Iodine 131: None detected (MDA 2.0 Bq/kg)
This means that all seafood tested contained less than 1.2% of the FDA’s Derived Intervention Level (DIL) for Iodine 131 (170 Bq/kg). Iodine 131 decays to safe forms within about two weeks after its creation. (See Note 3)

2nd test reported in September 2012
"Eurofins Laboratories tested our Pacific albacore and our Alaskan halibut, sockeye salmon, and cod. They found no cesium-134 or iodine 131, and only a barely detectable, clearly safe level of Cesium 137 in a sample of cod."

Cesium 134: None detected (MDA 1.0 Bq/kg)
Cesium 137: Cod 1.2 Bq/kg (MDA 1.0 Bq/kg)
Iodine 131: None detected (MDA 2.0 Bq/kg).

3rd test reported in September 2013
"Eurofins Laboratories tested our salmon (pink, king, sockeye, silver), tuna, cod, halibut, and sablefish for cesium-134, cesium-137, and iodine-131, and found none."

Cesium-134: None detected (MAD 1.0 Bq/kg)
Cesium-137: None detected (MDA 1.0 Bq/kg)
Iodine-131: None detected (MDA 2.0 Bq/kg)

*****

Also, Loki Fish Company in Seattle, Washington, just released their radiation test results conducted by Eurofins Analytical Laboratories.
A family owned and operated business, Loki Fish Company harvest wild salmon and halibut from southeast Alaska and Puget Sound. 

January 7, 2014 post by Loki Fish Company "No Elevated Levels of Radiation Found in North Pacific Salmon Samples"
Test results 
"Tests were conducted on Pink, Keta, Coho, Sockeye and King salmon from southeast Alaska, and Pink and Keta salmon from Puget Sound."

Cesium-134: Alaskan Pink Salmon 1.2 Bq/kg (MDA 1.0 Bq/kg)
Cesium-137: Alaskan Keta Salmon 1.4 Bq/kg (MDA 1.0 Bq/kg)
Iodine-131: None detected (MDA 2.0 Bq/kg)

*****
Note 1: For reference, MDC for strontium testing by the Japanese Fisheries Agency was in the range of 0.01-0.04 Bq/kg.

Note 2: Is it true that maximum of 10Bq/kg of combined Cs134 AND Cs137 can be found in fish under the normal circumstance? Should there be any Cs134 normally found in fish? Upon an inquiry, Vital Choice said this information came from Eurofins. According to this study, no Cs134 was detected and Cs137 was 1.4 Bq/kg in Pacific Blue Fin Tuna in 2008).

Note 3: US FDA's DIL (Derived Interventional Level)  is 160 Bq/kg for strontium 90, 170 Bq/kg for iodine 131, and 1,200 Bq/kg for cesium 134 and 137 for any food. Standard limits for radioactive cesium in Japan are 100 Bq/kg for general food and 50 Bq/kg for infant food and milk, taking into account the contribution from radioactive strontium and plutonium, etc. It should be noted that these limits are considered too high by those who believe internal radiation doses have stronger effects than equivalent external radiation exposure doses. For instance, report by foodwatch and German IPPNW (International Physicians for the Prevention of Nuclear War) calls for lowering of EU cesium limits of 600 Bq/kg for all foodstuffs and 370 Bq/kg for baby food and milk products to 16 Bq/kg and 8 Bq/kg, respectively.

Furthermore, on the Vital Choice information page, the section called "Radiation experts see no cause for concern," refers to a study called "Evaluation of radiation doses and associated risk from the Fukushima nuclear accident to marine biota and human consumers of seafood.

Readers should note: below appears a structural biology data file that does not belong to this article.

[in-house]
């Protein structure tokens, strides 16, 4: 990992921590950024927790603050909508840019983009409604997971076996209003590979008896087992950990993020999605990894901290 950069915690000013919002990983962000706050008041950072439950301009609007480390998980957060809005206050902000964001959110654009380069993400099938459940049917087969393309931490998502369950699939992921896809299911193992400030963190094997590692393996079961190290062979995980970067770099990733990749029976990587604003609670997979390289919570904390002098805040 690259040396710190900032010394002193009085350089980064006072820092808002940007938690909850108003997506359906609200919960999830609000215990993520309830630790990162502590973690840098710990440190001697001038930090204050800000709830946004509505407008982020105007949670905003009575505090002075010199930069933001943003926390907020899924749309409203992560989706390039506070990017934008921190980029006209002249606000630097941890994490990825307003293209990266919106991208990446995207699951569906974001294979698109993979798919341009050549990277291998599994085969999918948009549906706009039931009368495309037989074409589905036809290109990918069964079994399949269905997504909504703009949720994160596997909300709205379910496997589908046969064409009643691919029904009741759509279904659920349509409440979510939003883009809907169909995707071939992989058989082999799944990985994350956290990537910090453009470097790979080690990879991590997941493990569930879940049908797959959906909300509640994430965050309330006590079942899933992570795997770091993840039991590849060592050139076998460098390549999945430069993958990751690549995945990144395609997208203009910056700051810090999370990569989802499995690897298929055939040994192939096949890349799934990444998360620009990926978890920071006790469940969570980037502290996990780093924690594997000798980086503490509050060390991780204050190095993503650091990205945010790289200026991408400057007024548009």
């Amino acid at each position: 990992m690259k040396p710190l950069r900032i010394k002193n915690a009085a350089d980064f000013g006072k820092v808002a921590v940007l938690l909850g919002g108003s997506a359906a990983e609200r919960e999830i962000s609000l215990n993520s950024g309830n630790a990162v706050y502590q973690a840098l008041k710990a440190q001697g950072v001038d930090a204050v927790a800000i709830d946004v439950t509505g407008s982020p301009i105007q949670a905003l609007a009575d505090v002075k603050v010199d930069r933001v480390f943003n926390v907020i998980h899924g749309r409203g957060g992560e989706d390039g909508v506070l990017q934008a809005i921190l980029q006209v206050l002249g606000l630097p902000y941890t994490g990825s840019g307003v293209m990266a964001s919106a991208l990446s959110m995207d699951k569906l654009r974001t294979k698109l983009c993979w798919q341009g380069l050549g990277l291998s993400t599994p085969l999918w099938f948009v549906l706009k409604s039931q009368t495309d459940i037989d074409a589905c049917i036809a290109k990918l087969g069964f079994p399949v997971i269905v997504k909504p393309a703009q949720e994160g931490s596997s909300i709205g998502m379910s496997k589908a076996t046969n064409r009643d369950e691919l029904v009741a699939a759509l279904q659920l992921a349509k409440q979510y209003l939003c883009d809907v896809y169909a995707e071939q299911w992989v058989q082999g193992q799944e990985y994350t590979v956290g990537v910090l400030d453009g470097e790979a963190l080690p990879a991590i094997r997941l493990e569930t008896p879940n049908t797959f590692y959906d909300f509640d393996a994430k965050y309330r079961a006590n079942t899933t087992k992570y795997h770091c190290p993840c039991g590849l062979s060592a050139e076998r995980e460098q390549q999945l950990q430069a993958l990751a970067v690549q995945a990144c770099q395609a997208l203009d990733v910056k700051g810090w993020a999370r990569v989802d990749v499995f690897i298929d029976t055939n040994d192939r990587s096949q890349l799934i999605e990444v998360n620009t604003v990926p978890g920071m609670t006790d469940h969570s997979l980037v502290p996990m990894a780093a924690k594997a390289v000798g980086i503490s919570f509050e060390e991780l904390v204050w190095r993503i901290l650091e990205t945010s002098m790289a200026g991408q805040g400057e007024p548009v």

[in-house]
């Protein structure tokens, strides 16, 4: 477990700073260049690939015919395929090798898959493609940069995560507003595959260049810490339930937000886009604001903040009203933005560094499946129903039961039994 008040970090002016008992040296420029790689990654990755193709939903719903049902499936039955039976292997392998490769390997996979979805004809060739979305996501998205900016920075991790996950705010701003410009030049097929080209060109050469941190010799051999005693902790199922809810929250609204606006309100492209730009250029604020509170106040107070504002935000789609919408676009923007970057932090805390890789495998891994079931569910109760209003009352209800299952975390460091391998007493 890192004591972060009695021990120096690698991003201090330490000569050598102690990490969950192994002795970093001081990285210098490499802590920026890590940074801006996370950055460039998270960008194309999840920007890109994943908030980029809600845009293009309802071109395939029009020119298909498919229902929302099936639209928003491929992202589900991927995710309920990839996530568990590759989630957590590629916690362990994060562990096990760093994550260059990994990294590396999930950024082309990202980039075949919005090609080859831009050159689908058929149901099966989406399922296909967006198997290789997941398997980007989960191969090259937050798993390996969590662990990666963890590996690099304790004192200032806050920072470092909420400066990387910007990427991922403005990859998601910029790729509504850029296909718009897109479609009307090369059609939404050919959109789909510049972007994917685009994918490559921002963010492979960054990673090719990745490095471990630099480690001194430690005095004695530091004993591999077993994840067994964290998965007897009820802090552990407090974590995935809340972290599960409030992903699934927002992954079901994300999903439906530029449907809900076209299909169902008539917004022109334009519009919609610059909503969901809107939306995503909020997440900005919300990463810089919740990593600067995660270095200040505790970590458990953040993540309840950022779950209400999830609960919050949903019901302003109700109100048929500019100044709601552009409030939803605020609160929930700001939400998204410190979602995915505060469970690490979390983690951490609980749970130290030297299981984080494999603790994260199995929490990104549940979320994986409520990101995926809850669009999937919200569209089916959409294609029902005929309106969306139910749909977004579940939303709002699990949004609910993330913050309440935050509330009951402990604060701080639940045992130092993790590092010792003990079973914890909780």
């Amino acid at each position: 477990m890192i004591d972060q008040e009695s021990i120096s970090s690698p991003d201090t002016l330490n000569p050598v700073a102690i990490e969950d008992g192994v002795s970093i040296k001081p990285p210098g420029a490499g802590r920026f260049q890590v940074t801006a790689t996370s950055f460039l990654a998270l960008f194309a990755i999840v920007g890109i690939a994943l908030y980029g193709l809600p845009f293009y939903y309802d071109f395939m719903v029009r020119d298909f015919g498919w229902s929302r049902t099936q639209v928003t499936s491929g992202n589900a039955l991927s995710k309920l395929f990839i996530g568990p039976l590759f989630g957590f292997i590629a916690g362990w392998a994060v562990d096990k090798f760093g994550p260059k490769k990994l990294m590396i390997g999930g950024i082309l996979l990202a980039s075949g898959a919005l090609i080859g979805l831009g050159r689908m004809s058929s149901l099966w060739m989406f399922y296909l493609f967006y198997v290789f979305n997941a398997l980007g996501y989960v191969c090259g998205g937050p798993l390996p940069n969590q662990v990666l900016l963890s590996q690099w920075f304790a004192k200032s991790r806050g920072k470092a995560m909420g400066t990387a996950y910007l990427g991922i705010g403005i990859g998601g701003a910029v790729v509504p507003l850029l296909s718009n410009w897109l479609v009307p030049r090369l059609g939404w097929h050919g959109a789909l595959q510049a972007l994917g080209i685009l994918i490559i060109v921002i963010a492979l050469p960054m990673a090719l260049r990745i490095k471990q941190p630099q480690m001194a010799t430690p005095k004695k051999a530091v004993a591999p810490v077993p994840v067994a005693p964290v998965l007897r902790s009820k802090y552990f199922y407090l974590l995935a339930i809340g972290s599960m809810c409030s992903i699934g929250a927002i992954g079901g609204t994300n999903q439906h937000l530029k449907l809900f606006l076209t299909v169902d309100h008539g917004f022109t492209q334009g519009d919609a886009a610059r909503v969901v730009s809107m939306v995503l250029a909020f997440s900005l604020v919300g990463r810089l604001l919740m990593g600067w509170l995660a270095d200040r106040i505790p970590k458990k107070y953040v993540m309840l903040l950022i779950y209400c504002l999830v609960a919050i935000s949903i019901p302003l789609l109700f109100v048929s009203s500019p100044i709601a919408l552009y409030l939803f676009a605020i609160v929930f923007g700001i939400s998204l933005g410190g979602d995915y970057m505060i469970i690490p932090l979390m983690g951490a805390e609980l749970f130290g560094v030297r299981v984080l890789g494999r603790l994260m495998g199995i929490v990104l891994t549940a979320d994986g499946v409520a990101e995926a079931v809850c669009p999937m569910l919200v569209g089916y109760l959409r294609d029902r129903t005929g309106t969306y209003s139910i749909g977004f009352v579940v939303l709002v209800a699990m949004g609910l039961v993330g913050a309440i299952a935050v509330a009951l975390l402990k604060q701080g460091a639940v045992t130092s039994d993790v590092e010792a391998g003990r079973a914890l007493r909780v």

Excerpt from the abstract:
"The additional dose from Fukushima radionuclides to humans consuming tainted PBFT in the United States was calculated to be 0.9 and 4.7 µSv for average consumers and subsistence fishermen, respectively. Such doses are comparable to, or less than, the dose all humans routinely obtain from naturally occurring radionuclides in many food items, medical treatments, air travel, or other background sources. Although uncertainties remain regarding the assessment of cancer risk at low doses of ionizing radiation to humans, the dose received from PBFT consumption by subsistence fishermen can be estimated to result in two additional fatal cancer cases per 10,000,000 similarly exposed people."

First of all, 
the internal dose described in μSv (microsievert) and applied to general population is misleading, as sensitivity to radiation can vary with age and gender. In addition, comparison of manmade fission products, such as radioactive cesium, to natural background radiation, such as radioactive potassium in bananas, is also misleading as such comparison tolerates and nearly justifies the environmental existence of the fission products. One must ask the question, "Should it really be there?" Also, exposure to medical diagnostic and therapeutic radiation (internal or external) is not exactly "background," and it is not harmless as seen in this study. Air travel is hardly comparable to ingestion of cesium as the former is external exposure while the latter internal.

One must understand these distinctions, often blurred in convenient explanations, to be able to make an intelligent decision about whether or not to consume contaminated foodstuff. Since there is no safe dose of radiation, it is ultimately an individual decision whether or not to accept the risk. However, a higher vulnerability of certain populations, such as babies, infants, children and pregnant women, and women with reproductive potential, should be taken into consideration. 

Note 4: In both Vital Choice and Loki Fish tests, Cs 134 was found alone without Cs 137 in some fish. This seemed odd, as the presence of Cs 134 is the signature for Fukushima radiation contamination as opposed to Cs 137 alone which could be due to past nuclear testing. When Vital Choice was asked about this, they had no information on it. They just stated that Eurofins was expert in radionuclide testing.